River - 1 Running Water The Action of Rivers I Introduction Water resulting from precipitation on land represented mainly by rain water follows

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1 Running Water The Action of Rivers I- Introduction: Water resulting from precipitation on land, represented mainly by rain water, follows several paths before reaching oceans or seas, or before being recycled back to the atmosphere. Therefore, the equation: Rain water = Running water (in streams and rivers) + underground water + water absorbed by plants + water in lakes (part of which returns to the atmosphere by evaporation) is a reasonable representation of what happens to running water. Among these different venues for water, it is clear that running water, or that in rivers and streams, has the greatest effects on landscape, with its strong erosional and depositional powers. A river or a stream is defined as a form of channelized flow of water on the surface of the earth. The erosional and depositional powers of a river depend on a number of factors, the most important of which are the amount of available water, the topography, and the nature, size and amount of "sediments" or load this river can carry. II- River processes: River processes are known as " fluvial " (e.g. fluvial deposits for deposits related to running waters, . .etc.). Like winds, rivers are capable of a number of processes (1) Weathering : Which includes the breaking up of rocks into particles of different sizes before their transportation over variable distances. Weathering ( + erosion ) by the action of running water is known as corrasion ; erosion by running water that leads to the deepening of the river channel is termed vertical corrasion , whereas that which leads to the widening of the channel is known as lateral corrasion . (2) Transportation : Transportation takes place by traction, saltation, suspension or dissolution. (3) Deposition: Material transported by a river and deposited in a place different from where it formed is termed alluvium . In order to better understand these processes, and the geomorphological features that they produce, we must first examine the factors that affect stream erosion and deposition. III- Factors affecting the erosional and depositional powers of a stream: (1) Velocity : The velocity of a river or a stream affects the way it flows. In general, fluid flow is either laminar (where flow lines remain parallel) or turbulent (where such lines cross each other, Fig. 1). Higher velocities result in turbulent flow, whereas slow moving rivers are characterized by laminar flow. Clearly, the type of flow has a strong effect on the interaction between water and bedrock, and hence on the erosional and depositional powers of a stream. However, keep in mind that velocity is not the only factor affecting the type of flow. Other factors include the roughness of the stream bottom and the depth of the stream channel. (2)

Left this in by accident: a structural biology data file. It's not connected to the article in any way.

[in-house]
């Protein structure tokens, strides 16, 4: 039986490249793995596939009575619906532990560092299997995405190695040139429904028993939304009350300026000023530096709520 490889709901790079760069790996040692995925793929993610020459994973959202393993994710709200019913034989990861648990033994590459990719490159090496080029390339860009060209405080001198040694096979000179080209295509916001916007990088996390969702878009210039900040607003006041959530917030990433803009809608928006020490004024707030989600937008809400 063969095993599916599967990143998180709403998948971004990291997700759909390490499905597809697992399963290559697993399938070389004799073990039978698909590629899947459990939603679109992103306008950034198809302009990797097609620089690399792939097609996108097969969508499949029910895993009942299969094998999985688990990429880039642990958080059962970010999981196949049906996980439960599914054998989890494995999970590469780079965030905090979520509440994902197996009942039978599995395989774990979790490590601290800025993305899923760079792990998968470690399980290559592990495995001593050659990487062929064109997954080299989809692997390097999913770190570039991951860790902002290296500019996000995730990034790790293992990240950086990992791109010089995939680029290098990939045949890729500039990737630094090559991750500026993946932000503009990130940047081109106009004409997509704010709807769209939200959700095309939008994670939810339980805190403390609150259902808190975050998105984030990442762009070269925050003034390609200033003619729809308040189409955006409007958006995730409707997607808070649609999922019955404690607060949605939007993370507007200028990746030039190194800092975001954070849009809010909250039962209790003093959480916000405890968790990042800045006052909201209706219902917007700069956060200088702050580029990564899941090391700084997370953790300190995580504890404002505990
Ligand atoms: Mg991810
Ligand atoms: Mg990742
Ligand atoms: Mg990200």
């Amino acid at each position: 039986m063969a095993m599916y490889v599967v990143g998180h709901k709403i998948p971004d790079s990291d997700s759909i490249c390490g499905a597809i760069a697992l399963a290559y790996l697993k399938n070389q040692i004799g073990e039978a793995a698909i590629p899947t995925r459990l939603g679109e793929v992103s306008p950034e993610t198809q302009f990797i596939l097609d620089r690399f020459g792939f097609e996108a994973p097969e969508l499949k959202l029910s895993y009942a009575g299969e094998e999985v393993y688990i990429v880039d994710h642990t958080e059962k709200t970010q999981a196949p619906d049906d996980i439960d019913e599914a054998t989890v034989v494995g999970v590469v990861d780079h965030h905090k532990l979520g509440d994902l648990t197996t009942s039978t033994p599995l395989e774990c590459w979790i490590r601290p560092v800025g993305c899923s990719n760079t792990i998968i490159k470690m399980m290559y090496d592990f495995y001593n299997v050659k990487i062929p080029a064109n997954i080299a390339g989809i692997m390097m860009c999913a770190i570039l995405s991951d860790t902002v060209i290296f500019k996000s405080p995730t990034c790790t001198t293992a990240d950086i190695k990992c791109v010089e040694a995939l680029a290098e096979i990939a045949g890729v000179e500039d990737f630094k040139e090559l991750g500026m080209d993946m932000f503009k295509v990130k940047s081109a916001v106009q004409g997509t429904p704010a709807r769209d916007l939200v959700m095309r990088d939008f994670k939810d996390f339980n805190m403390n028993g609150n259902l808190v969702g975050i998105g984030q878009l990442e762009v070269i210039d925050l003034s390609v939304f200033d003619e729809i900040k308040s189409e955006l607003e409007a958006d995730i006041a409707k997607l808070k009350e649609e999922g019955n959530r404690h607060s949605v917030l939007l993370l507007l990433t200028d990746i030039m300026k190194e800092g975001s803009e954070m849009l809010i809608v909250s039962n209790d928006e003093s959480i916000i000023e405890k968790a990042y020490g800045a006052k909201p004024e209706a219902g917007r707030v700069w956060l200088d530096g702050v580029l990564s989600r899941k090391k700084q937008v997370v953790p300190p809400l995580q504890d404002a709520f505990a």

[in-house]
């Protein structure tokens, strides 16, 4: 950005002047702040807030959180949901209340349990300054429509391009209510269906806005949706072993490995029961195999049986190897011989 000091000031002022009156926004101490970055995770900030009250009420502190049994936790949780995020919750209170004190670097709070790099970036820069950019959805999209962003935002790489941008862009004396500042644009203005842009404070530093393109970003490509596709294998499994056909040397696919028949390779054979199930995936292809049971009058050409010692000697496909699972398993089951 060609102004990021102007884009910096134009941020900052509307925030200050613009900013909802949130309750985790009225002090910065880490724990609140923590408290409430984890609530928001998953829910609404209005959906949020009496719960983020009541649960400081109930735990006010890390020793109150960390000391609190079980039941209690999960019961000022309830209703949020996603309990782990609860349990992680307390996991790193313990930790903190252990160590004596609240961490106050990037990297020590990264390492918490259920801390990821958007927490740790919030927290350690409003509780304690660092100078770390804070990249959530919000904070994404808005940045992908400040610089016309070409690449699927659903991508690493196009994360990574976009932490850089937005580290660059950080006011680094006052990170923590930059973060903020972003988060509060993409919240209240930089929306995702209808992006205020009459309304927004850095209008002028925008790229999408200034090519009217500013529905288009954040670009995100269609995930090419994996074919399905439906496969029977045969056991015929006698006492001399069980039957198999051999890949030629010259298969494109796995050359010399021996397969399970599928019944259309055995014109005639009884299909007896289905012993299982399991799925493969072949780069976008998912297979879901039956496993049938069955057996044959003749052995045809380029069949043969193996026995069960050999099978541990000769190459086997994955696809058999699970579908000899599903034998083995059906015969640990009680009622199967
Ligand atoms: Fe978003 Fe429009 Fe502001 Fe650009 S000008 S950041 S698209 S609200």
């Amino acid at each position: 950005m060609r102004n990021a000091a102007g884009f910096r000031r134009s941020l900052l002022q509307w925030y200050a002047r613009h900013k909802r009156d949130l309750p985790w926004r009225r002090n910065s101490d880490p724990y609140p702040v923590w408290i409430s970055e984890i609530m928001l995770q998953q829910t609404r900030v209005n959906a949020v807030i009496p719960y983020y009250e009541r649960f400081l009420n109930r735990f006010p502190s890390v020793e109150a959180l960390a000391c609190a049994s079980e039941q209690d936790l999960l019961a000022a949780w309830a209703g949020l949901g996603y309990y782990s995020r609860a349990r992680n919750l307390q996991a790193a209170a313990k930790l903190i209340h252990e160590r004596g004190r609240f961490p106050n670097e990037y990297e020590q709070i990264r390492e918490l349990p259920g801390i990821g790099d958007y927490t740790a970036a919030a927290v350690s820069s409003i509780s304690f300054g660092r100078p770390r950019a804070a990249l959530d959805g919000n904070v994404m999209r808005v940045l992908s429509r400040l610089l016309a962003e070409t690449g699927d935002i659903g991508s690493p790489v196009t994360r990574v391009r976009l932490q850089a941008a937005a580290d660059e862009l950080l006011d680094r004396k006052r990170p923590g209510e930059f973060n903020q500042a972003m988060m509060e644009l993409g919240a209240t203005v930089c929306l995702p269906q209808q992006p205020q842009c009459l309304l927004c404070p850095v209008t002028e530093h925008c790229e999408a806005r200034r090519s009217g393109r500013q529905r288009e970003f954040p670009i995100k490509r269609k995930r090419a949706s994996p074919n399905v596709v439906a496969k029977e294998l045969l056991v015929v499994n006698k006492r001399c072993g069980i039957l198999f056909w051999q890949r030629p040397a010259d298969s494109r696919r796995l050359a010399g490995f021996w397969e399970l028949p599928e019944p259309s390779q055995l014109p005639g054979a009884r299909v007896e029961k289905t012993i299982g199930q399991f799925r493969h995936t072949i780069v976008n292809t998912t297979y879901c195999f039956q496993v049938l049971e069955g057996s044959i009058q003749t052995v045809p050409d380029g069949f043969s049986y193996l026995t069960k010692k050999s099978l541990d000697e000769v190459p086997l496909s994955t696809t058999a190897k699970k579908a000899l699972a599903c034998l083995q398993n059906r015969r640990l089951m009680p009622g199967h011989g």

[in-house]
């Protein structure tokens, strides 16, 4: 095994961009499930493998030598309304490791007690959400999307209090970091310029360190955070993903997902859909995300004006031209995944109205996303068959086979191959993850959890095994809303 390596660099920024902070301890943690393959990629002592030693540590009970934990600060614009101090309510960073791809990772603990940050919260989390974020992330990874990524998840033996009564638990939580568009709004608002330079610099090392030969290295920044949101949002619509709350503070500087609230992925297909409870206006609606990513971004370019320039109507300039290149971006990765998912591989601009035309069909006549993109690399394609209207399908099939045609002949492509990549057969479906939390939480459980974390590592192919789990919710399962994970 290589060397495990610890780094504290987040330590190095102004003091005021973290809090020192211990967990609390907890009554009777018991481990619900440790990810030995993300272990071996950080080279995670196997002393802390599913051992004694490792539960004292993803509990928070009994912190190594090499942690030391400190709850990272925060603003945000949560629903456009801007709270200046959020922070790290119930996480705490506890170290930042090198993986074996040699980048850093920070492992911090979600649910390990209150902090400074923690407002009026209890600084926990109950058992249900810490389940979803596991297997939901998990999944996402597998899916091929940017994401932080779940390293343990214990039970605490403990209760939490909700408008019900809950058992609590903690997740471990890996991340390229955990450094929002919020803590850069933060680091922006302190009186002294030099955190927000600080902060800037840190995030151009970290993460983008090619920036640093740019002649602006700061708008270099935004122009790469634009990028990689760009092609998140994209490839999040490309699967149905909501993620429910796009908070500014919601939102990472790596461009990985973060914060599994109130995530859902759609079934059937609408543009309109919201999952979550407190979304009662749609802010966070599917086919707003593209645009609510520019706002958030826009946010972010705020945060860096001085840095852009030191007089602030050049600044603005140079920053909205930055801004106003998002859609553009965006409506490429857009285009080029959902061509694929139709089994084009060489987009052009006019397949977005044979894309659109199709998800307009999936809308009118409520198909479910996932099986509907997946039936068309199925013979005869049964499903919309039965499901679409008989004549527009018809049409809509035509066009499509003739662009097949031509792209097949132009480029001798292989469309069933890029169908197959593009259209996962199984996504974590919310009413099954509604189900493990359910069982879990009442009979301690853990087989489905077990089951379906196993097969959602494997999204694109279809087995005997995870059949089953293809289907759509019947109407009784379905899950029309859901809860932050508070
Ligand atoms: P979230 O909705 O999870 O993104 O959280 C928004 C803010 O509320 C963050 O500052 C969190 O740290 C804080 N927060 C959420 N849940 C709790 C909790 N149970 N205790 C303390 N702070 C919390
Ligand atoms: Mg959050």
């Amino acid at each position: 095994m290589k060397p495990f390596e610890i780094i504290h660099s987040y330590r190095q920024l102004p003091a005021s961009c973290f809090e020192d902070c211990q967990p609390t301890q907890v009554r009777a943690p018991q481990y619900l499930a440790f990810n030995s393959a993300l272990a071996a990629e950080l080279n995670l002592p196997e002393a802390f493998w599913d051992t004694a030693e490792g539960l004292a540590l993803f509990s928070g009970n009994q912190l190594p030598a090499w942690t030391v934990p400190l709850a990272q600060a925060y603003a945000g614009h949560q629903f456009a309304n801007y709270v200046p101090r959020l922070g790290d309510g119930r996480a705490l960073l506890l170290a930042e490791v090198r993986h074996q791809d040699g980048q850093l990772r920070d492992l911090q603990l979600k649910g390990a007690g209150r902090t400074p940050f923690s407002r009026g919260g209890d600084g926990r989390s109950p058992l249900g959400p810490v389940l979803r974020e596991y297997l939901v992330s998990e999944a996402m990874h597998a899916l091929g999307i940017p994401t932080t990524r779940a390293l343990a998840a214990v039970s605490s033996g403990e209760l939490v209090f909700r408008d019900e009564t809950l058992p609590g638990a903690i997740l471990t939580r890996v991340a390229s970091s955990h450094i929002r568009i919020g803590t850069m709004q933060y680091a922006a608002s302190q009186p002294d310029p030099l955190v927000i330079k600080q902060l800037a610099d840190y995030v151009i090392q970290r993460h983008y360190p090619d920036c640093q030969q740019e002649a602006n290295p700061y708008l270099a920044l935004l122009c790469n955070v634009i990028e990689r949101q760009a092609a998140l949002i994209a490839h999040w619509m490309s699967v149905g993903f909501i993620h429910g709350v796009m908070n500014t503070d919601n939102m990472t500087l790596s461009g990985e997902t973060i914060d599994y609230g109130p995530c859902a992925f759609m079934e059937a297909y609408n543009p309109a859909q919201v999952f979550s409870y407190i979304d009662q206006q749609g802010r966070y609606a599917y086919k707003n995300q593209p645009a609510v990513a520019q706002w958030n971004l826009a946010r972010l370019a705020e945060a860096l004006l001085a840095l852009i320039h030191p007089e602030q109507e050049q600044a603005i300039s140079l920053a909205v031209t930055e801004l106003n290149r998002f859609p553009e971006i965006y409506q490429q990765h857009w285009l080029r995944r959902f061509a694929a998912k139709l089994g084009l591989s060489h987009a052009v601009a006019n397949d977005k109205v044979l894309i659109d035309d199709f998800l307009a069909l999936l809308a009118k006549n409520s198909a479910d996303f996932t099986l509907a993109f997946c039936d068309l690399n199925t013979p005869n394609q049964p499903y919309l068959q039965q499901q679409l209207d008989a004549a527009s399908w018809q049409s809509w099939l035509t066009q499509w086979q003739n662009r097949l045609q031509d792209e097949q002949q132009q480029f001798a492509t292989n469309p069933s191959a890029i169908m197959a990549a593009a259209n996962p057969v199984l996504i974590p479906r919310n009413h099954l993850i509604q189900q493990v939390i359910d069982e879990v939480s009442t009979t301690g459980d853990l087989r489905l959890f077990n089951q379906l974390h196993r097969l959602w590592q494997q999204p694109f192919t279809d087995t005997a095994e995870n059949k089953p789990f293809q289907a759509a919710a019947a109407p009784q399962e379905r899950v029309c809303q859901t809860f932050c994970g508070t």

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This note was uploaded on 02/27/2012 for the course GEOLOGY 110 taught by Professor Staff during the Fall '08 term at Marshall.

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River - 1 Running Water The Action of Rivers I Introduction Water resulting from precipitation on land represented mainly by rain water follows

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